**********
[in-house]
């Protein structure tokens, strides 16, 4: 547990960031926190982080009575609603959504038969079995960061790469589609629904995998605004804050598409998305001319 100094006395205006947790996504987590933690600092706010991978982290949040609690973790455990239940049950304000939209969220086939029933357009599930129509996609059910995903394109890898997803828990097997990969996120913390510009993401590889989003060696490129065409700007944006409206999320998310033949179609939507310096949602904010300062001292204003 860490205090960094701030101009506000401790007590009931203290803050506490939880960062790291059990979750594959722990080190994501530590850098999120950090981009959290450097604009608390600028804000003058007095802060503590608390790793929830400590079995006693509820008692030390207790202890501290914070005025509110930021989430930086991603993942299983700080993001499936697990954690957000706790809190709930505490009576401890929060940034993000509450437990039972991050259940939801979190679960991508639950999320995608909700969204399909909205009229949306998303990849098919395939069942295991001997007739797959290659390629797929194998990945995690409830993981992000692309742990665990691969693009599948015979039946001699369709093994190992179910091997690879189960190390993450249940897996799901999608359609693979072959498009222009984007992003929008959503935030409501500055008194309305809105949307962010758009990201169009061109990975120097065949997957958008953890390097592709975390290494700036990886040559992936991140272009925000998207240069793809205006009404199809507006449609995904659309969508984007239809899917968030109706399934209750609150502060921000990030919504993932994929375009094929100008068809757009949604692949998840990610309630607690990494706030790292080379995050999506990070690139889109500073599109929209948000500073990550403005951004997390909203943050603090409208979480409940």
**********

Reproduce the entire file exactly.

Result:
[in-house]
């Protein structure tokens, strides 16, 4: 547990960031926190982080009575609603959504038969079995960061790469589609629904995998605004804050598409998305001319 100094006395205006947790996504987590933690600092706010991978982290949040609690973790455990239940049950304000939209969220086939029933357009599930129509996609059910995903394109890898997803828990097997990969996120913390510009993401590889989003060696490129065409700007944006409206999320998310033949179609939507310096949602904010300062001292204003 860490205090960094701030101009506000401790007590009931203290803050506490939880960062790291059990979750594959722990080190994501530590850098999120950090981009959290450097604009608390600028804000003058007095802060503590608390790793929830400590079995006693509820008692030390207790202890501290914070005025509110930021989430930086991603993942299983700080993001499936697990954690957000706790809190709930505490009576401890929060940034993000509450437990039972991050259940939801979190679960991508639950999320995608909700969204399909909205009229949306998303990849098919395939069942295991001997007739797959290659390629797929194998990945995690409830993981992000692309742990665990691969693009599948015979039946001699369709093994190992179910091997690879189960190390993450249940897996799901999608359609693979072959498009222009984007992003929008959503935030409501500055008194309305809105949307962010758009990201169009061109990975120097065949997957958008953890390097592709975390290494700036990886040559992936991140272009925000998207240069793809205006009404199809507006449609995904659309969508984007239809899917968030109706399934209750609150502060921000990030919504993932994929375009094929100008068809757009949604692949998840990610309630607690990494706030790292080379995050999506990070690139889109500073599109929209948000500073990550403005951004997390909203943050603090409208979480409940």